Lebanon’s army chief slams budget measures

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Lebanon’s army chief on Saturday criticized measures in the country’s austerity budget, including a recruitment freeze, warning they would have a negative impact on the military.

General Joseph Aoun’s intervention, rare for a Lebanese army chief, comes after the government approved a budget aimed at unlocking billions of dollars in aid that an official source said includes a three-year army recruitment freeze.

“The ban on recruiting soldiers or cadets, and the ban on dismissal, will have negative consequences on the military institution,” Aoun said in a statement published by the army.

Lebanon is one of the world’s most indebted countries and the government plan is expected to trim the country’s deficit this year to 7.59 percent.

Donors at the so-called CEDRE conference last year pledged $11 billion in aid and soft loans to Lebanon, which vowed to reduce its public spending.

Aoun said the army has already been adopting a stringent approach to spending and last year returned part of its budget to the state coffers.

“The army is the backbone of Lebanon, we do not exaggerate in saying that it guarantees (the country’s) security and stability. Its mission is not limited to times of war and conflicts,” he said.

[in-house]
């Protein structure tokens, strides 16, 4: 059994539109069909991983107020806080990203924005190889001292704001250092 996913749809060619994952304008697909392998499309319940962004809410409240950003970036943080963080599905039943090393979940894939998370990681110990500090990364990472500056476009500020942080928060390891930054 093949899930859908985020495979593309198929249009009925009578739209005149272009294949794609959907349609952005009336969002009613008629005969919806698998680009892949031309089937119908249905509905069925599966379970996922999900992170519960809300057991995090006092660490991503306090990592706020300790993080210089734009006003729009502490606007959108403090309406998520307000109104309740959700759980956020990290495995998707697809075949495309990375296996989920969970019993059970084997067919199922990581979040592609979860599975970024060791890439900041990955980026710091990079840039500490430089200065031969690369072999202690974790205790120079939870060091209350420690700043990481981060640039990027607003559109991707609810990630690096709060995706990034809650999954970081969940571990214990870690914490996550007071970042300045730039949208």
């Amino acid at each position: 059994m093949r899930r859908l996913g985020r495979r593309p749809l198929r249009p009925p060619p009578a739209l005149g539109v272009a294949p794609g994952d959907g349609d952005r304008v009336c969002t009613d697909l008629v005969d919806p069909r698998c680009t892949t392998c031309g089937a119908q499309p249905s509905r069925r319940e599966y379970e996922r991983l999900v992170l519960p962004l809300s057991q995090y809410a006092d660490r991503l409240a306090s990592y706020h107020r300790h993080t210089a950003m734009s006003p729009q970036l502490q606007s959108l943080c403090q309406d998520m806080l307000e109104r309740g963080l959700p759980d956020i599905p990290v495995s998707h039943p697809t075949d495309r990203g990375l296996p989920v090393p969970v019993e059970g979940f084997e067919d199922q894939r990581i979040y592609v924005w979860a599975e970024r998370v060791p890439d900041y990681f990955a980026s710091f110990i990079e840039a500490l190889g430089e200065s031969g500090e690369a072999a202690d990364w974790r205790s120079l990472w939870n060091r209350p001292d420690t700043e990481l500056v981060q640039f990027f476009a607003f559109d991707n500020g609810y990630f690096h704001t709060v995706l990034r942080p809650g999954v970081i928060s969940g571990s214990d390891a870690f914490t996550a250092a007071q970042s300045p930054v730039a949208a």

“Despite the current security stability, significant challenges remain, such as those at our eastern, southern or maritime borders,” Aoun added.

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Lebanon has been hit by repeated political deadlocks in recent years and the economic woes have been compounded by the devastating war in neighbouring Syria.

It is also technically still at war with Israel, with United Nations peacekeepers stationed on the frontier.

There have been numerous protests in recent weeks against the austerity measures by Lebanese government workers, including by retired soldiers concerned about possible pension reductions.

Civil servant salaries are to be cut under the new budget, which would also introduce a 2-percent tax on imports and increase taxes on interest income from bank deposits from seven to 10 percent.

The plan still needs to be ratified by parliament, giving lawmakers an opportunity to table amendments.

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